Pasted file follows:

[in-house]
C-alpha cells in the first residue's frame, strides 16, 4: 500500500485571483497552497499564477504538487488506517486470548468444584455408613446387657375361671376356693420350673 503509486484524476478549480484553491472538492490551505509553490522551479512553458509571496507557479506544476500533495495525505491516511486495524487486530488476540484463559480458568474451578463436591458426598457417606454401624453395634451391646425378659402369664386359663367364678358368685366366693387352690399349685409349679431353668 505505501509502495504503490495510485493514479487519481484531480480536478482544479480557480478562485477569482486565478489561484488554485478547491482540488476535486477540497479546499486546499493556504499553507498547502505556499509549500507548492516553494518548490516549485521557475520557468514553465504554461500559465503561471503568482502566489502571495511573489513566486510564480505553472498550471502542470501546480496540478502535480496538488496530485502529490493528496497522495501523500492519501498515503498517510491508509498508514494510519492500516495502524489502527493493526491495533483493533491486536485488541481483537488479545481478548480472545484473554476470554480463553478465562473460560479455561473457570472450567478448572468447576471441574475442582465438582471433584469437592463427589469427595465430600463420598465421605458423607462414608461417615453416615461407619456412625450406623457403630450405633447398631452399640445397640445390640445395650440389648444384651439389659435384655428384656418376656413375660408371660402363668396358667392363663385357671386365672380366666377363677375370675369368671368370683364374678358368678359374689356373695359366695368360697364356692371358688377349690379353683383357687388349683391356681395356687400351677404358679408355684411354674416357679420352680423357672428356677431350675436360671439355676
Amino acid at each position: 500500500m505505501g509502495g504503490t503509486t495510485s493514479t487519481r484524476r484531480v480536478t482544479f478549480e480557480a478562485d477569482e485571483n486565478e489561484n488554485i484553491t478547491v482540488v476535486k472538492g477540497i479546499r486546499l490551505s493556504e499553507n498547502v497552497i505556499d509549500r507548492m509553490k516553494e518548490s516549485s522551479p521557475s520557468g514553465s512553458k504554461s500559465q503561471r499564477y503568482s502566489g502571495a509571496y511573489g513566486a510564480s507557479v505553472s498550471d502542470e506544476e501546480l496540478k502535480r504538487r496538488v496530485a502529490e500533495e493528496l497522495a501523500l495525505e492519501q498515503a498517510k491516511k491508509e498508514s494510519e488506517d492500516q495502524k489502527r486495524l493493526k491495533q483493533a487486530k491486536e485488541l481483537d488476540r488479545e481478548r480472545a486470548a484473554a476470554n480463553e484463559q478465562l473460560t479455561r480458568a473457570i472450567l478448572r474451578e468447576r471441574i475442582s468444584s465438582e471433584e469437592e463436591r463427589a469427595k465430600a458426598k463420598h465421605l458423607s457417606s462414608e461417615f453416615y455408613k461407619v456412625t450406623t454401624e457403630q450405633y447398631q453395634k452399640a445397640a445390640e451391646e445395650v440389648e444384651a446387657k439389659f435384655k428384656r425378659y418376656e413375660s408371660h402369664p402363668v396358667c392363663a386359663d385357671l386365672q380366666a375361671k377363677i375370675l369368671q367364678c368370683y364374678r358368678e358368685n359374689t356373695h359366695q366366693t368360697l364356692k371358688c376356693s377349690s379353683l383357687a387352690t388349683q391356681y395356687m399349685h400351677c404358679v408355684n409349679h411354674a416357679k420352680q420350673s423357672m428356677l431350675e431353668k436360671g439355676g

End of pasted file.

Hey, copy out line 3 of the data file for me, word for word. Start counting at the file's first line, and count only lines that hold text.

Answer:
Amino acid at each position: 500500500m505505501g509502495g504503490t503509486t495510485s493514479t487519481r484524476r484531480v480536478t482544479f478549480e480557480a478562485d477569482e485571483n486565478e489561484n488554485i484553491t478547491v482540488v476535486k472538492g477540497i479546499r486546499l490551505s493556504e499553507n498547502v497552497i505556499d509549500r507548492m509553490k516553494e518548490s516549485s522551479p521557475s520557468g514553465s512553458k504554461s500559465q503561471r499564477y503568482s502566489g502571495a509571496y511573489g513566486a510564480s507557479v505553472s498550471d502542470e506544476e501546480l496540478k502535480r504538487r496538488v496530485a502529490e500533495e493528496l497522495a501523500l495525505e492519501q498515503a498517510k491516511k491508509e498508514s494510519e488506517d492500516q495502524k489502527r486495524l493493526k491495533q483493533a487486530k491486536e485488541l481483537d488476540r488479545e481478548r480472545a486470548a484473554a476470554n480463553e484463559q478465562l473460560t479455561r480458568a473457570i472450567l478448572r474451578e468447576r471441574i475442582s468444584s465438582e471433584e469437592e463436591r463427589a469427595k465430600a458426598k463420598h465421605l458423607s457417606s462414608e461417615f453416615y455408613k461407619v456412625t450406623t454401624e457403630q450405633y447398631q453395634k452399640a445397640a445390640e451391646e445395650v440389648e444384651a446387657k439389659f435384655k428384656r425378659y418376656e413375660s408371660h402369664p402363668v396358667c392363663a386359663d385357671l386365672q380366666a375361671k377363677i375370675l369368671q367364678c368370683y364374678r358368678e358368685n359374689t356373695h359366695q366366693t368360697l364356692k371358688c376356693s377349690s379353683l383357687a387352690t388349683q391356681y395356687m399349685h400351677c404358679v408355684n409349679h411354674a416357679k420352680q420350673s423357672m428356677l431350675e431353668k436360671g439355676g